Tuesday, September 3, 2013

MM&A: The Investigation Continues

Rail photographer Richard Deuso had the incredible good fortune of capturing Montreal, Maine & Atlantic Unit Oil Train, as it made it's way eastbound, toward it's moment of infamy at Lac-Mégantic.

Wendy Tadros, Chair of the Transportation Safety Board (TSB) of Canada, said the Lac-Mégantic crash "may well be the most devastating rail accident in Canadian history." She said it will take "months or more" to determine the cause.

"At the TSB we hold by the theory that no accident is ever caused by one thing and it's always a series of things. And it always involves the organization. It never comes down to one individual." A number of steps have been, or are in the process of being completed.


The TSB has downloaded key information from the locomotive event recorder. TSB Media Staff  began documenting brakes and controls on the locomotives, beginning at the site they came to rest about a mile east of the derailment.

TSB investigators inspected the tracks, and conducted a site survey, photogrammetry and videography to determine track grade and position, and this information will be used for future calculations and computer modelling.

Investigators have conducted mechanical inspections and photographed 22 tank cars to date to document accident damage. Sample pieces of the tank cars are also being sent to the TSB laboratory in Ottawa for further metallurgical analysis.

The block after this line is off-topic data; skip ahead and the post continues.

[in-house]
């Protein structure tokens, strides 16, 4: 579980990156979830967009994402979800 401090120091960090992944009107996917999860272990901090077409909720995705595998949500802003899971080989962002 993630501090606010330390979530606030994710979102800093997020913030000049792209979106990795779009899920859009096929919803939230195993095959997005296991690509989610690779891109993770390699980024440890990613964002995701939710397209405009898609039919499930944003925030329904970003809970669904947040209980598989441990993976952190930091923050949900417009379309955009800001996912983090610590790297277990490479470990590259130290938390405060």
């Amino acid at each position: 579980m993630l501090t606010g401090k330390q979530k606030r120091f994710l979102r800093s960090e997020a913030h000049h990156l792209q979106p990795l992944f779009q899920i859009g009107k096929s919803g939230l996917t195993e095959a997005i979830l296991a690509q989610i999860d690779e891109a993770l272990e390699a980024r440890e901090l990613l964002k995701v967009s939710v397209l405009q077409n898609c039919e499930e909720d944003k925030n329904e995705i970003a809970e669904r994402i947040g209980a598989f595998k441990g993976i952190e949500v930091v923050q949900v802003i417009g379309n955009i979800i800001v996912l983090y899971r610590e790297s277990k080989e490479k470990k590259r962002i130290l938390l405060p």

The TSB is conducting 3D laser imaging with the assistance of the U.S. National Transportation Safety Board (NTSB) to record three-dimensional data of the accident scene and different pieces of the wreckage. The scanner will be used to create full-color still images and assist in computer modelling.

Samples were taken of the products inside selected tank cars to determine their exact properties. Shipping documents and train journals are being reviewed to ensure the information is accurate. Investigators have conducted numerous interviews. They have interviewed the locomotive engineer and other employees from MM&A, first responders such as firefighters, and officials from TC, among others.

This important work continues, but it is important to note that under the Canadian Transportation Accident Investigation and Safety Board Act, all interviews are protected information and will not be publicly released.

See Also:
MM&A:  Unit Oil Train
The Night a  Train Destroyed a Town

1 Comments - Click here:

l.hofley@yahoo.com said...

Incredible photos you have managed to pull together. Thank you for keeping the story alive in light of all the talks about increasing the rail service of oil tanks across our nation, and especially Washington State. This story needs to be kept 'alive' in memory of those who aren't. Thanks again for your hard work and diligence.

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